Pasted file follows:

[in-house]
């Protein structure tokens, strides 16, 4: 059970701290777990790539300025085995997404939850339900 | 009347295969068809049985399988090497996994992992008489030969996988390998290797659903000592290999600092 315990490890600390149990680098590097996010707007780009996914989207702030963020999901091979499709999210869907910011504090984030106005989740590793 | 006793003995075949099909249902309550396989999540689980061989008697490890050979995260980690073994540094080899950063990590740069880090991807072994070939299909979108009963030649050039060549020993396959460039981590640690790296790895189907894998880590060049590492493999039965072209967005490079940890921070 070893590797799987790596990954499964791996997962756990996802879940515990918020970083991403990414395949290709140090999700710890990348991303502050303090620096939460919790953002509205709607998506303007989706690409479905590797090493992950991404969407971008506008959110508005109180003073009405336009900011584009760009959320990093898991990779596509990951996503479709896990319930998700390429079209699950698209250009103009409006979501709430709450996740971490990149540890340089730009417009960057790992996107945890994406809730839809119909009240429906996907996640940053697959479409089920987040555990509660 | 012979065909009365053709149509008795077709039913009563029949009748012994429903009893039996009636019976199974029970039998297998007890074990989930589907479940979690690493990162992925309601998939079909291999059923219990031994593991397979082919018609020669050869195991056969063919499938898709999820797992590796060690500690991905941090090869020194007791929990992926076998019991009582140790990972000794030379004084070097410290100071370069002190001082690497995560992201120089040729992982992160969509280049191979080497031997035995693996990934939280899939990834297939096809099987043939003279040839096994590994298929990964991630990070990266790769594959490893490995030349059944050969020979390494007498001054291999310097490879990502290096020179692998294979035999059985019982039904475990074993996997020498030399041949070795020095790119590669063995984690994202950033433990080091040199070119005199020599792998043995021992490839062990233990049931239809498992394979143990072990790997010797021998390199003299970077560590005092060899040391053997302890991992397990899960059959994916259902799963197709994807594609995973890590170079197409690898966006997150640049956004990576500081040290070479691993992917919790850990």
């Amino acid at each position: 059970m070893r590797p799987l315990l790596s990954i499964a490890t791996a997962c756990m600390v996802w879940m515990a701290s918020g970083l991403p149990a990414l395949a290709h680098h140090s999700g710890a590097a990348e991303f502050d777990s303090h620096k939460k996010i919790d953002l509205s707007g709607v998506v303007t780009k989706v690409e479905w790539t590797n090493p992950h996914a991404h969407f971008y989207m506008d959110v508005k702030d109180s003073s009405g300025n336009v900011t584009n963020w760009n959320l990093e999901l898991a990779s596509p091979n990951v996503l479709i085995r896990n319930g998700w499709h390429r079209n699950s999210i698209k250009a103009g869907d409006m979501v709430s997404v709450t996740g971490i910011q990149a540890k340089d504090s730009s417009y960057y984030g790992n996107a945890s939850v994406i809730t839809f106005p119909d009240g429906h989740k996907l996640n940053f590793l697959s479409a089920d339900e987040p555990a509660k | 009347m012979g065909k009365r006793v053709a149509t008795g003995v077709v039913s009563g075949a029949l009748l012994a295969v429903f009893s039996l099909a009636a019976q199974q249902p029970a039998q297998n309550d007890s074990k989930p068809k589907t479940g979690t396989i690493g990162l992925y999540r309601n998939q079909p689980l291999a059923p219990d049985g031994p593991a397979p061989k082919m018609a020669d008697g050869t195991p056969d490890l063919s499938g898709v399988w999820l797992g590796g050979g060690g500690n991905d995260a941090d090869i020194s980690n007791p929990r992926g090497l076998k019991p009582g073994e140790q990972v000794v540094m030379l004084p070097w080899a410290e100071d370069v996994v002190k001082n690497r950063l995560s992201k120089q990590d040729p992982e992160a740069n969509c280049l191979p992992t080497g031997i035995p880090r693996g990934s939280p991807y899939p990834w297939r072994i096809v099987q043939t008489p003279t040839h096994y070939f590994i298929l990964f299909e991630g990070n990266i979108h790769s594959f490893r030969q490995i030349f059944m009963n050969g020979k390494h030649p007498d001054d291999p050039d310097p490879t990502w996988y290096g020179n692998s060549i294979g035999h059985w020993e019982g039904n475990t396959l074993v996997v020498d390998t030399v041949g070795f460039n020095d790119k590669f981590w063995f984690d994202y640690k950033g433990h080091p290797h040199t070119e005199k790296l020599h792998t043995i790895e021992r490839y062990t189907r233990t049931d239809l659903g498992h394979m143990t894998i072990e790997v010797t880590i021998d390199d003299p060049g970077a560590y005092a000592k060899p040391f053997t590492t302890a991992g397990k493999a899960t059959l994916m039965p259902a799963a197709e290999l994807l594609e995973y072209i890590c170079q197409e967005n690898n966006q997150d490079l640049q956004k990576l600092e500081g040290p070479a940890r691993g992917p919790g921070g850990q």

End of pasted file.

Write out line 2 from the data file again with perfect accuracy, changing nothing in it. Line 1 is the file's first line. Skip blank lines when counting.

């Protein structure tokens, strides 16, 4: 059970701290777990790539300025085995997404939850339900 | 009347295969068809049985399988090497996994992992008489030969996988390998290797659903000592290999600092 315990490890600390149990680098590097996010707007780009996914989207702030963020999901091979499709999210869907910011504090984030106005989740590793 | 006793003995075949099909249902309550396989999540689980061989008697490890050979995260980690073994540094080899950063990590740069880090991807072994070939299909979108009963030649050039060549020993396959460039981590640690790296790895189907894998880590060049590492493999039965072209967005490079940890921070 070893590797799987790596990954499964791996997962756990996802879940515990918020970083991403990414395949290709140090999700710890990348991303502050303090620096939460919790953002509205709607998506303007989706690409479905590797090493992950991404969407971008506008959110508005109180003073009405336009900011584009760009959320990093898991990779596509990951996503479709896990319930998700390429079209699950698209250009103009409006979501709430709450996740971490990149540890340089730009417009960057790992996107945890994406809730839809119909009240429906996907996640940053697959479409089920987040555990509660 | 012979065909009365053709149509008795077709039913009563029949009748012994429903009893039996009636019976199974029970039998297998007890074990989930589907479940979690690493990162992925309601998939079909291999059923219990031994593991397979082919018609020669050869195991056969063919499938898709999820797992590796060690500690991905941090090869020194007791929990992926076998019991009582140790990972000794030379004084070097410290100071370069002190001082690497995560992201120089040729992982992160969509280049191979080497031997035995693996990934939280899939990834297939096809099987043939003279040839096994590994298929990964991630990070990266790769594959490893490995030349059944050969020979390494007498001054291999310097490879990502290096020179692998294979035999059985019982039904475990074993996997020498030399041949070795020095790119590669063995984690994202950033433990080091040199070119005199020599792998043995021992490839062990233990049931239809498992394979143990072990790997010797021998390199003299970077560590005092060899040391053997302890991992397990899960059959994916259902799963197709994807594609995973890590170079197409690898966006997150640049956004990576500081040290070479691993992917919790850990």